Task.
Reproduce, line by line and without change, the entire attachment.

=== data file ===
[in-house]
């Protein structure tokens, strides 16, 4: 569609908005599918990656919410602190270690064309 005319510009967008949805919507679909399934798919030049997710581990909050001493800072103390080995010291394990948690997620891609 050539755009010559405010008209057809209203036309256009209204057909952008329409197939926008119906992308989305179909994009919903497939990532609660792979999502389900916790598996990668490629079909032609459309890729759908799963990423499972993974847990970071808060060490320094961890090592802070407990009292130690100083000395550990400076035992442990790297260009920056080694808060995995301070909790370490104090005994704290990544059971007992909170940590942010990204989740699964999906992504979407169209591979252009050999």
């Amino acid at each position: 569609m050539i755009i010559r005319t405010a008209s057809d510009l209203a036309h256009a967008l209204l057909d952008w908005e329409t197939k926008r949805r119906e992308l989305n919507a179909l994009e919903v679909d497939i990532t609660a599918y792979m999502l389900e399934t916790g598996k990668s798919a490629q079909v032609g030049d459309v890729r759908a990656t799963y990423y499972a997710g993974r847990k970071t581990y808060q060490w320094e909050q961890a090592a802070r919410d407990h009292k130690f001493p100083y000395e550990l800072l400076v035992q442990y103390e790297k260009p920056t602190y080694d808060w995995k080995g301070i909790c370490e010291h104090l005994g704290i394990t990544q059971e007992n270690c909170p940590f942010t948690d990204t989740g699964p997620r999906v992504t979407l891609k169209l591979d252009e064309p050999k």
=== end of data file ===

[in-house]
């Protein structure tokens, strides 16, 4: 569609908005599918990656919410602190270690064309 005319510009967008949805919507679909399934798919030049997710581990909050001493800072103390080995010291394990948690997620891609 050539755009010559405010008209057809209203036309256009209204057909952008329409197939926008119906992308989305179909994009919903497939990532609660792979999502389900916790598996990668490629079909032609459309890729759908799963990423499972993974847990970071808060060490320094961890090592802070407990009292130690100083000395550990400076035992442990790297260009920056080694808060995995301070909790370490104090005994704290990544059971007992909170940590942010990204989740699964999906992504979407169209591979252009050999």
């Amino acid at each position: 569609m050539i755009i010559r005319t405010a008209s057809d510009l209203a036309h256009a967008l209204l057909d952008w908005e329409t197939k926008r949805r119906e992308l989305n919507a179909l994009e919903v679909d497939i990532t609660a599918y792979m999502l389900e399934t916790g598996k990668s798919a490629q079909v032609g030049d459309v890729r759908a990656t799963y990423y499972a997710g993974r847990k970071t581990y808060q060490w320094e909050q961890a090592a802070r919410d407990h009292k130690f001493p100083y000395e550990l800072l400076v035992q442990y103390e790297k260009p920056t602190y080694d808060w995995k080995g301070i909790c370490e010291h104090l005994g704290i394990t990544q059971e007992n270690c909170p940590f942010t948690d990204t989740g699964p997620r999906v992504t979407l891609k169209l591979d252009e064309p050999k």